It was George’s turn to work with Otis. The menagerie had become used to him wandering in for a chat, especially at times when Michel was busy with a client. Luckily for Michel, that was happening more often lately. But it was hard on Otis who really needed to talk his way through his experiences, but couldn’t really do that in front of outsiders.
Michel’s typical clients would not react well to a talking dog, usually being of the more fragile and flighty sorts.
One of the rats had taken great joy in relating a tale of the time that one of them had spoken to a client. She had her eyes closed at the time, and was deeply engrossed in the small séance that Michel had cooked up. So when the rat had spoken, she had assumed it was a voice from beyond and fainted dead away. Later she explained it to herself as some sort of trickery (it was, really) and been pleased enough to send three of her friends to Michel for consultation. But as the rat told the tale, he had killed one of Michel’s clients by sticking his head in and asking if there was any pizza left, so the rats were certain that it was a bad idea.
George approached Otis differently. He set out to teach him an illusion he could perform. Partly this was because George was nothing if not maniacal these days about perfecting his act. But also it was because he could tell that Otis simply needed time for his mind to heal, and work to do as a distraction while that time passed. Noticing the animal’s problems and finding a cure was something that George had always done, so Otis was only different because he could talk to human people other than George.
They worked for days on the timing of the piece, which required George, Otis, and one of the cats to move in a precise choreography to present the illusion to the audience that the cat was replaced in his cage by George, who was replaced by the dog, who made a show of teasing George with the keys to the locked cage. But George was powerful, so he was still able to wave a wand from inside the cage, causing Otis to vanish in a puff of smoke leaving the keys just out of reach. One more pass of the wand summoned the cat who merely looked disdainfully at George, and shook her head while standing on the keys. A final pass dropped a curtain in front of everyone, and by the time it hit the floor the cat was back in the cage and George was stepping over it to take a bow, Otis at his side.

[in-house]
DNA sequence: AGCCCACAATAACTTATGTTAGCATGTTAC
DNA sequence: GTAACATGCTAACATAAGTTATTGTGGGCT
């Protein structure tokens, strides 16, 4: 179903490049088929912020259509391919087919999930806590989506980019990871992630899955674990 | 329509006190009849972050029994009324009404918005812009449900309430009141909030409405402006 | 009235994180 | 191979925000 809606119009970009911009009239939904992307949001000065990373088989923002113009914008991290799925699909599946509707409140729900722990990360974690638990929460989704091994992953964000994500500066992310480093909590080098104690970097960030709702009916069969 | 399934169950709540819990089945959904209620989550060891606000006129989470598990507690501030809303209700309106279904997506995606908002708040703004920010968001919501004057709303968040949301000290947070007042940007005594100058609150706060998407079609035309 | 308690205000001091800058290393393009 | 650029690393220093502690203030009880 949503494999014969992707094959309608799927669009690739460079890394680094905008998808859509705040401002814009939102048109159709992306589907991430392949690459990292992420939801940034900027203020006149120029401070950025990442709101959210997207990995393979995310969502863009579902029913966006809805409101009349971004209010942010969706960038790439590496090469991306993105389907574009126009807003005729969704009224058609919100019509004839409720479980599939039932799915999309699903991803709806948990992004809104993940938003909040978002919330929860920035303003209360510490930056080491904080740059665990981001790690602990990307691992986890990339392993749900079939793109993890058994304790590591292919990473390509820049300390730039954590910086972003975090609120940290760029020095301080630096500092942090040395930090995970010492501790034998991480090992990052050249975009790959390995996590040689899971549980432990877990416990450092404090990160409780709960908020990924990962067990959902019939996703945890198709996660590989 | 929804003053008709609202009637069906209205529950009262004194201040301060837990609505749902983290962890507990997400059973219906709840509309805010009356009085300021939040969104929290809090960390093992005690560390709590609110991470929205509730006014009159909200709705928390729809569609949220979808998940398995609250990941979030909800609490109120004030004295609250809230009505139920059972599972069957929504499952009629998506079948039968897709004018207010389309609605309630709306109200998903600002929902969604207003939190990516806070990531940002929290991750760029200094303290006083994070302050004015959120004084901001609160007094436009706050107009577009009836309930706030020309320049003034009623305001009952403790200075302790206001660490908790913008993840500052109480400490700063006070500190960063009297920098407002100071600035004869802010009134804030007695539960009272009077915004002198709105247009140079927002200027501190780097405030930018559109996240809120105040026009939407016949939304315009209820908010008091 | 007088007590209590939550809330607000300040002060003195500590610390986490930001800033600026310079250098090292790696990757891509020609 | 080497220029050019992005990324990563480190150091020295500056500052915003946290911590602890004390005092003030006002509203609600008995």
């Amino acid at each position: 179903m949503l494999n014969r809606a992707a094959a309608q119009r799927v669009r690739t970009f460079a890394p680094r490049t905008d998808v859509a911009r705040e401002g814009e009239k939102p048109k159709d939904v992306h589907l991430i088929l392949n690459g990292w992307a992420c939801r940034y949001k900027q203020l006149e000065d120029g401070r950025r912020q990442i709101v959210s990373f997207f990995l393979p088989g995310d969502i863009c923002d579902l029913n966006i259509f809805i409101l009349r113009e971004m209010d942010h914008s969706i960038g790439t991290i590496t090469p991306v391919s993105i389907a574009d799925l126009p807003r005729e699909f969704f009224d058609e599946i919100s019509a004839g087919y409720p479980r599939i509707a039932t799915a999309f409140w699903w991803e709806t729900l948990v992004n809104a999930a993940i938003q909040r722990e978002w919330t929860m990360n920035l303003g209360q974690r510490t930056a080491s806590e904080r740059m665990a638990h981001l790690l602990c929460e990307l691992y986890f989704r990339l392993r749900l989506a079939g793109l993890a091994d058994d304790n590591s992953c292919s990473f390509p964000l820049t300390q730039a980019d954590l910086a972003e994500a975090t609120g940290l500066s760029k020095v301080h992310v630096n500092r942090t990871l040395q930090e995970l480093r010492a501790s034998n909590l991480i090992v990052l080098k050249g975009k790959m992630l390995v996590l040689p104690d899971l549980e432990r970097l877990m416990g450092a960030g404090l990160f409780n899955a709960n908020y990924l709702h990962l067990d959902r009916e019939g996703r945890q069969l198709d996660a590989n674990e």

Finally, Otis noticed something. “Those keys, they taste familiar.”
“Well, they are heirlooms. They were once owned by Houdini,” replied George. “They and the lock on the cage were sold to me from his estate. I never learned if they had been used in any of his performances.”
“Houdini. Imposs—” Otis sat down for a moment, thoughtfully chewing on the keys. “That wasn’t really his name, though, was it?”
“Well,” began George, “No. He was Erik Weiss. But he is remembered by most people by his stage name.”
“And he was married to Bess, and died on Hallowe’en.”
“Otis, why do you know that?”
“I think I lived with him for a time. Or her. I remember her fondly. They weren’t like you and Michel, though. I only spoke to Eric a few times, and only when we were alone. I knew better than to speak to Bess. I know she didn’t take his death well.”
Otis sat for a while, lost in thought. Then he spoke up again. “I remember a bright orange ball, a warm hearth, and someone pecking incessantly at a typewriter. It’s all foggy, though. The typewriter must have been Bess.” He faded out there and sat for a while, then went on with the rehearsals.
George caught up with Michel a day or two later.
“I’ll have the rent for you—” began Michel who was as usual behind on the rent.
George waved him off. “Otis is remembering things. He remembers living with the Houdinis for a while, and knew details about their home and life that ought not be known widely at all since they weren’t mentioned in any of the official biographies. He still has long gaps in his memory, and isn’t sure where he was before he woke up beside you in that elevator.”
“You don’t suppose that we need to worry about him being planted with us by someone?” wondered Michel.
“I’m not certain yet. He might well have been placed where you’d find him. But unless he remembers more, we won’t know for sure. Or unless your gift cooperates and delivers a more lucid than usual vision.”
“Lucid. You know my limits.”
“I do, and I’m not complaining. I’m just wishing you could see the near future or recent past, rather than always being stuck with the long view.”
“You aren’t the only one. I guess time will tell. Or maybe our wayward friend with a different point of view will turn up. Heard from her lately?”
“No, Tina is back to being inscrutable. I’ve left word with the birds to let her owl know we’d like to chat if he’s spotted. They’ll find him eventually, but who knows what the message will actually say by the time they do.”
With that, Michel went back to losing at chess with Otis, and George to work through the show again and decide whether to use the bit with Otis in their next gig.
And Tina stepped back from her scrying bowl, deliberately stirring the inky water to break the connection, and decided it was high time to drop in on the boys for a chat.